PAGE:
Michigan Voters Approve Marijuana Legalization

A ballot measure to replace cannabis prohibition with a legal and regulated system of cultivation and sales was well ahead on Tuesday night with more than 50 percent of precincts reporting, and ABC projected that it passed.

The measure will allow adults over 21 to possess, grow and use small amounts of marijuana legally. Those provisions are set to take effect within 10 days of the vote being certified, which should be soon, meaning that cannabis is expected to become legal in the state this month.

Portions of the new law allowing for licensed businesses to grow, process and sell cannabis to consumers will come online over the next year.

“The victory in Michigan highlights just how widespread support is for marijuana policy reform, Steve Hawkins, executive director of the Marijuana Policy Project, said. “This issue does not only enjoy strong support on the coasts, but also in the Midwest and all throughout the country. Marijuana has now been legalized for adult use in one out of every five states and medical use in three out of every five, so it is safe to say federal law is in need of an update.”

Meanwhile, voters in several other states are also considering marijuana ballot measures on Tuesday.

Under Michigan’s new legalization law adults will be able to grow up to 12 total marijuana plants at home, possess 2.5 ounces in public and store 10 ounces in their residence—in addition to what they grow legally.

The measure directs state regulators will issue business licenses for cultivators, processors, testing labs, secure transporters, retail outlets and cannabis microbusinesses.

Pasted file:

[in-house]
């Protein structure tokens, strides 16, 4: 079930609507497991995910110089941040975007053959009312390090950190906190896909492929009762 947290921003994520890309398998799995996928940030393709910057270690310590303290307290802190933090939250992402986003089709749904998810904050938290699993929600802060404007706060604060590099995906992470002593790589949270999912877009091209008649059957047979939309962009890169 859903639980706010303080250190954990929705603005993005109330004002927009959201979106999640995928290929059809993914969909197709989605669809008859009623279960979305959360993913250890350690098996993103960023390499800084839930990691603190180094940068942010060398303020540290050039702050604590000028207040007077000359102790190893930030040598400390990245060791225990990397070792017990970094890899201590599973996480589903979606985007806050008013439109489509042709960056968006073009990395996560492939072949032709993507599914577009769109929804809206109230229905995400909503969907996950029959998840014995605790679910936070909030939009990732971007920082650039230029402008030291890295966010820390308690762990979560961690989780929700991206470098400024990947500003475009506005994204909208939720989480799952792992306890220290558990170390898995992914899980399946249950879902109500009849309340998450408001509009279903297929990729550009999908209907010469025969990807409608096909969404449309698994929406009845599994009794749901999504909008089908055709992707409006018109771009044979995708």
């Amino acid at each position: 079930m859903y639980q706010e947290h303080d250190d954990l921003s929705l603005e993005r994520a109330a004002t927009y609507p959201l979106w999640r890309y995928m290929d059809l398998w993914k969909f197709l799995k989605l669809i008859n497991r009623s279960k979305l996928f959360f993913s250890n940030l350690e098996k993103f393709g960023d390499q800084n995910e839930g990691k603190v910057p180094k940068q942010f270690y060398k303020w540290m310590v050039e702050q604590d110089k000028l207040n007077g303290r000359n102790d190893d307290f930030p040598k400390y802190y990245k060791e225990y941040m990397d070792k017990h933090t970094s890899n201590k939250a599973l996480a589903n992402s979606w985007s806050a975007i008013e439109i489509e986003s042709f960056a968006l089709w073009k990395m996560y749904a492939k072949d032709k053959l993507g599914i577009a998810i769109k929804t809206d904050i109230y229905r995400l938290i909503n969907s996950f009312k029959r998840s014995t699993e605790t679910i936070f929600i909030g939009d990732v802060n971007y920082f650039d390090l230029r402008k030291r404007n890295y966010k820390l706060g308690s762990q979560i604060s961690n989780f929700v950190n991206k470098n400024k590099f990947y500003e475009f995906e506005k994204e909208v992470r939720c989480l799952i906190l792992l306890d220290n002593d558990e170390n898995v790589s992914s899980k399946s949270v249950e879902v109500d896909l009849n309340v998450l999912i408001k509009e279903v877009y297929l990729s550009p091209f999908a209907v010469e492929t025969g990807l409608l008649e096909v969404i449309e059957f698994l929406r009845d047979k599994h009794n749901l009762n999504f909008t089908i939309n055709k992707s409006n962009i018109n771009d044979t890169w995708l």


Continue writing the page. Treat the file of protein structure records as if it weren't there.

Cities and towns will be able to regulate or ban commercial marijuana activity.

Retail sales will be subject to a 10 percent excise tax in addition to the state’s regular six percent sales tax. Revenues will cover the cost of regulation, with the remainder earmarked to fund schools, roads, local governments and FDA-approved research on the medical benefits of cannabis for military veterans struggling with PTSD and other conditions.

“Voters in Michigan sent a resounding rebuke to their state’s failed policy of prohibition and elected to follow a new, more sensible path of regulation and legalization,” NORML Executive Director Erik Altieri said. “Instead of arresting thousands of citizens a year for possession of a plant, Michigan will now be able to prioritize law enforcement resources towards combating violent crime, honor personal freedom and civil liberties, end the racist application of weaponizing prohibition laws against communities of color and collect tax revenue that was previously going to black market elements and put it towards important social programs such as education and infrastructure development.”

A Gallup poll released last month found that 66 percent of Americans support legalizing marijuana, the highest level ever in the firm’s nearly 50 years of surveys on the topic.



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